Eighteenth Week of Ordinary Time: Aug. 3 - 9, 2008

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Alexander, Andy, S.J.
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For the vision still has its time, presses on to fulfillment, and will not disappoint; If it delays, wait for it, it will surely come, it will not be late. - Habakkuk 2
The Eighteenth Week of Ordinary Time|On the Eighteenth Sunday in Ordinary Time we celebrate how Jesus fed the crowds by making it possible for the disciples to give the people what they had. It was not enough, but became enough because of the compassion Jesus had for the people. Isaiah 55 invites us to come to the water when we are thirsty, to come and eat though we have no money. We can stop spending on what fails to satisfy. Paul consoles us, too, by reminding us that nothing can "separate us from the love of God in Christ Jesus our Lord."|Monday is the Memorial of Saint John Mary Vianney. Wednesday is the Feast of the Transfiguration of the Lord with its own special readings. Friday is the Memorial of Saint Dominic.|This week we complete our readings from the Book of the Prophet Jeremiah. Saturday has the consoling reading from the Prophet Habakkuk, "the vision still has its time."|We continue to read from Matthew's Gospel this week. The disciples watch Jesus walk across the water to reach them in a storm. "Take courage, it is I; do not be afraid." On Tuesday there is a choice of repeating that gospel or using another from Matthew. The Pharisees ask why Jesus' disciples don't follow the dietary laws and Jesus says, "It is not what enters one's mouth that defiles the man; but what comes out of the mouth is what defiles one." "Who do you say I am?," Jesus asks. Peter declares for all of the disciples, "You are the Christ, the Son of the living God." Jesus sums up our discipleship wonderfully: "Whoever wishes to come after me must deny himself, take up his cross, and follow me. For whoever wishes to save his life will lose it, but whoever loses his life for my sake will find it. What profit would there be for one to gain the whole world and forfeit his life? Or what can one give in exchange for his life?" The disciples wonder why they could not drive out a demon from a boy, Jesus answers, "Because of your little faith." Faith "the size of a mustard seed" is enough.|On the Nineteenth Sunday in Ordinary Time, Elijah finds God not in the thunder and driving wind, but in a gentle breeze. Peter's fear gets the best of him, when Jesus calls him out of his boat in a stormy sea. Peter takes his eyes off of Jesus and would have perished without Jesus' rescuing him.
Daily Prayer This Week|This week we can ask, in the variety of ways, in the situations of our daily lives, that our eyes might be opened to see Jesus as he really is - glorified, with the Father, and ready to renew our faith and trust in him.|As we begin our day, and at brief times throughout our day, we can pull our consciousness together by letting the themes of this week's reading guide us.|One day, we might ask to keep our eyes fixed on Jesus as we go through a day full of strong wind and waves. We can ask again and again, as things get tougher and more challenging. Another day, we might focus on what comes out of our mouths. Is there cynicism, judgments, distortions of the truth, divisive and self-serving manipulation, yelling and hurtful put-downs? How i practice using my voice to give praise to God by affirming others, forgiving them, by telling the truth, by defending the poor and the voiceless, by giving God thanks?|Later in the week, we can get in touch with the call of Jesus to deny ourselves. This is not self-denial for its own sake. This is the dying to self that comes from loving in the self-sacrificing way that Jesus did. Who in my family, friends, relative, co-workers, members of my parish or congregation need my self-denying love? How have I focused on "gaining the world" and lost some of my true self in the process? Is there some way this week that I can taste discovering my true self in giving some time, some compassion, some love, some special care to someone who needs this from me?|And throughout the week, perhaps at a special time of powerlessness or some time when I feel that I don't have the energy or gifts to do the "more," to move a mountain, I can ask for faith the size of a mustard seed. And, each night I can give thanks to God for being generous to me all week, for this simple focus on our relationship every day.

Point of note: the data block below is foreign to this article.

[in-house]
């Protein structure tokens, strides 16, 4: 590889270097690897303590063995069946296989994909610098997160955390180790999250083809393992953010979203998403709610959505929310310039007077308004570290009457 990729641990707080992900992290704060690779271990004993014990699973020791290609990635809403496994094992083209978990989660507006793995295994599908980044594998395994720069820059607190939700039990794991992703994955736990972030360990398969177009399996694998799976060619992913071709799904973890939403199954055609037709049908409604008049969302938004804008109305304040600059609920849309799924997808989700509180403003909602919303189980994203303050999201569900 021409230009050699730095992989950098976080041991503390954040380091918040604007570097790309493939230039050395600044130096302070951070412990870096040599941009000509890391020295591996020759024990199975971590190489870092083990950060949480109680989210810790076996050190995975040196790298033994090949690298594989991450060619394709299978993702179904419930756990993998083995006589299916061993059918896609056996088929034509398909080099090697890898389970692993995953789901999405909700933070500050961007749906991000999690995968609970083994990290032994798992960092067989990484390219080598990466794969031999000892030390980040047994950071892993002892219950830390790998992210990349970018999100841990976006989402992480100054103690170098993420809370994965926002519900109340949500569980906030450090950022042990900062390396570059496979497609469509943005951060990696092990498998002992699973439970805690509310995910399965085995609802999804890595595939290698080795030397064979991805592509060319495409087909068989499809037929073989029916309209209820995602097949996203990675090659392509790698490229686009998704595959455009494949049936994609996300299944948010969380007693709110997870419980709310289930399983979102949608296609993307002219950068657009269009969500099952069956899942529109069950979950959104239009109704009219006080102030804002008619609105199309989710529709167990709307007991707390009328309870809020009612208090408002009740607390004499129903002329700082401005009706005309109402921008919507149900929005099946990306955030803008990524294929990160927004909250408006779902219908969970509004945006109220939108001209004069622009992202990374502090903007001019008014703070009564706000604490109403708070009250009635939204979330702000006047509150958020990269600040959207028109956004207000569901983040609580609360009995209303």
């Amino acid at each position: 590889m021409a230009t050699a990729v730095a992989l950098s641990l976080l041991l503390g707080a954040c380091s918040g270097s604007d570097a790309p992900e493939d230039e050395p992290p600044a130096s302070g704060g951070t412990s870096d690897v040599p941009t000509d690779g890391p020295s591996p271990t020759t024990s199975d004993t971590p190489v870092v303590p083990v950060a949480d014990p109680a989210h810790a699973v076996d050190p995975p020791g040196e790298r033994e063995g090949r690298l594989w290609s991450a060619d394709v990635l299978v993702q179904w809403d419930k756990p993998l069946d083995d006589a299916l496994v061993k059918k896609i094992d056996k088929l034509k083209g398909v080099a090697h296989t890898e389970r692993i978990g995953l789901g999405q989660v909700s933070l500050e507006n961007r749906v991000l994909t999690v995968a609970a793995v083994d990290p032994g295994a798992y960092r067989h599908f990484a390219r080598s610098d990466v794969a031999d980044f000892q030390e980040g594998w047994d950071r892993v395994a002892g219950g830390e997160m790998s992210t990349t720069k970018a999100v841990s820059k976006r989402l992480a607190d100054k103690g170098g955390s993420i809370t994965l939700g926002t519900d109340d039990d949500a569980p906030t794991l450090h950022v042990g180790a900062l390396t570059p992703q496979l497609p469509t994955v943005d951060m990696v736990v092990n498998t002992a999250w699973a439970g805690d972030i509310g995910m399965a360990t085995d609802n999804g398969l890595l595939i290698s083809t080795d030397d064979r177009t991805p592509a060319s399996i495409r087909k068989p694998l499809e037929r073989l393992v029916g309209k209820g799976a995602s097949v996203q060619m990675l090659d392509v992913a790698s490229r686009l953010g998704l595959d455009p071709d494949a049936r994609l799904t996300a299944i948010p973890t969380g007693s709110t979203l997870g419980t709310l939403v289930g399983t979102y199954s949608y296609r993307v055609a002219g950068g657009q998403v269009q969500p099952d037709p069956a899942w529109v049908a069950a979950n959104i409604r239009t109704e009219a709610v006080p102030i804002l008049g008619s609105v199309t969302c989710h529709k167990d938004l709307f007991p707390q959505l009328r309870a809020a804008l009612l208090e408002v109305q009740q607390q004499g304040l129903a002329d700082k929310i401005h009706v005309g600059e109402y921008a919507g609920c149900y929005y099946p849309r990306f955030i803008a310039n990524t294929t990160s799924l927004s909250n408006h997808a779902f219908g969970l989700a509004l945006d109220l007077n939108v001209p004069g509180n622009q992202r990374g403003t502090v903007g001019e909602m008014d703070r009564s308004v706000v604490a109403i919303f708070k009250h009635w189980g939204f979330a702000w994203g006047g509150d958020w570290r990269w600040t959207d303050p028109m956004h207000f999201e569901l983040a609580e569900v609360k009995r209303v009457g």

University Ministry, Creighton University.
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